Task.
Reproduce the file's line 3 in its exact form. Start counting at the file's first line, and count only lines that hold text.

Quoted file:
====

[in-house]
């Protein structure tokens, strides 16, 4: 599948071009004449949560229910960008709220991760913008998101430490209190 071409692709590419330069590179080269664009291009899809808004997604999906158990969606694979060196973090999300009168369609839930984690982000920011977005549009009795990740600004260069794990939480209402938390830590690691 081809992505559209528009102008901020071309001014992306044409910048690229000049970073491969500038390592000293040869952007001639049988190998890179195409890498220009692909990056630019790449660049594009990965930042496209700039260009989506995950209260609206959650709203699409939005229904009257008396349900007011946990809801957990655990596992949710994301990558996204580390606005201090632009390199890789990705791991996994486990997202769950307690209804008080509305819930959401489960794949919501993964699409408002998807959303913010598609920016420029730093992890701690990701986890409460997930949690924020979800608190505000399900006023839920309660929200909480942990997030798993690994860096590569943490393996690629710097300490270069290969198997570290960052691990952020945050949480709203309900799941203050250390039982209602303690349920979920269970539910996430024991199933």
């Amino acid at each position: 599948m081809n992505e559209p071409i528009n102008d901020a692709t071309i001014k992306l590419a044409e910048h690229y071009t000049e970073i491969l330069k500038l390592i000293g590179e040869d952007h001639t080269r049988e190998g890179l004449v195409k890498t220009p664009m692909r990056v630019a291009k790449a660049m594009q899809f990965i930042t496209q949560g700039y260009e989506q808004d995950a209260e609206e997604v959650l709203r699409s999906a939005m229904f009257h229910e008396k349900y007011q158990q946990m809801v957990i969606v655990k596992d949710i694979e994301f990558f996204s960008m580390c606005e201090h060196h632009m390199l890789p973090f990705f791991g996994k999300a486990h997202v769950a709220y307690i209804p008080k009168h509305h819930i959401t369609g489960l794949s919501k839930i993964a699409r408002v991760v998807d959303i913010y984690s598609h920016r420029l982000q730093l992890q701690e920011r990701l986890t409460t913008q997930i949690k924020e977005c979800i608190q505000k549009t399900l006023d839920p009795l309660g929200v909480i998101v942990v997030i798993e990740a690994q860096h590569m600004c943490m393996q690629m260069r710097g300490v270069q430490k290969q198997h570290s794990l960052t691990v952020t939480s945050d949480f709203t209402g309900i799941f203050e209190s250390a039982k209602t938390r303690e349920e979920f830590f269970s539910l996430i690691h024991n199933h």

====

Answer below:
């Amino acid at each position: 599948m081809n992505e559209p071409i528009n102008d901020a692709t071309i001014k992306l590419a044409e910048h690229y071009t000049e970073i491969l330069k500038l390592i000293g590179e040869d952007h001639t080269r049988e190998g890179l004449v195409k890498t220009p664009m692909r990056v630019a291009k790449a660049m594009q899809f990965i930042t496209q949560g700039y260009e989506q808004d995950a209260e609206e997604v959650l709203r699409s999906a939005m229904f009257h229910e008396k349900y007011q158990q946990m809801v957990i969606v655990k596992d949710i694979e994301f990558f996204s960008m580390c606005e201090h060196h632009m390199l890789p973090f990705f791991g996994k999300a486990h997202v769950a709220y307690i209804p008080k009168h509305h819930i959401t369609g489960l794949s919501k839930i993964a699409r408002v991760v998807d959303i913010y984690s598609h920016r420029l982000q730093l992890q701690e920011r990701l986890t409460t913008q997930i949690k924020e977005c979800i608190q505000k549009t399900l006023d839920p009795l309660g929200v909480i998101v942990v997030i798993e990740a690994q860096h590569m600004c943490m393996q690629m260069r710097g300490v270069q430490k290969q198997h570290s794990l960052t691990v952020t939480s945050d949480f709203t209402g309900i799941f203050e209190s250390a039982k209602t938390r303690e349920e979920f830590f269970s539910l996430i690691h024991n199933h």